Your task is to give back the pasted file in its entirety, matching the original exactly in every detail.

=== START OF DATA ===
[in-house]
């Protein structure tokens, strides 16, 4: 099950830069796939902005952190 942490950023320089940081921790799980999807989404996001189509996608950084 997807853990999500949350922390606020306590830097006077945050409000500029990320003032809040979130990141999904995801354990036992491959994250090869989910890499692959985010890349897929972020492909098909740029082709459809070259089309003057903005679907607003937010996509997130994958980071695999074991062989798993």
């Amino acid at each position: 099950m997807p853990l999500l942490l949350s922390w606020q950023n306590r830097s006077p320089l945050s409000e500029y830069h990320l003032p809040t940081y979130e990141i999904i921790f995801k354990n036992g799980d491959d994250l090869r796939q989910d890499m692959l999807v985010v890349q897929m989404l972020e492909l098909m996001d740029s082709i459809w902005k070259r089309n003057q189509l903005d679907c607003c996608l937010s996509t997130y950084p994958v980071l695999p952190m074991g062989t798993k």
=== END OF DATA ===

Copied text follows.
[in-house]
């Protein structure tokens, strides 16, 4: 099950830069796939902005952190 942490950023320089940081921790799980999807989404996001189509996608950084 997807853990999500949350922390606020306590830097006077945050409000500029990320003032809040979130990141999904995801354990036992491959994250090869989910890499692959985010890349897929972020492909098909740029082709459809070259089309003057903005679907607003937010996509997130994958980071695999074991062989798993």
């Amino acid at each position: 099950m997807p853990l999500l942490l949350s922390w606020q950023n306590r830097s006077p320089l945050s409000e500029y830069h990320l003032p809040t940081y979130e990141i999904i921790f995801k354990n036992g799980d491959d994250l090869r796939q989910d890499m692959l999807v985010v890349q897929m989404l972020e492909l098909m996001d740029s082709i459809w902005k070259r089309n003057q189509l903005d679907c607003c996608l937010s996509t997130y950084p994958v980071l695999p952190m074991g062989t798993k």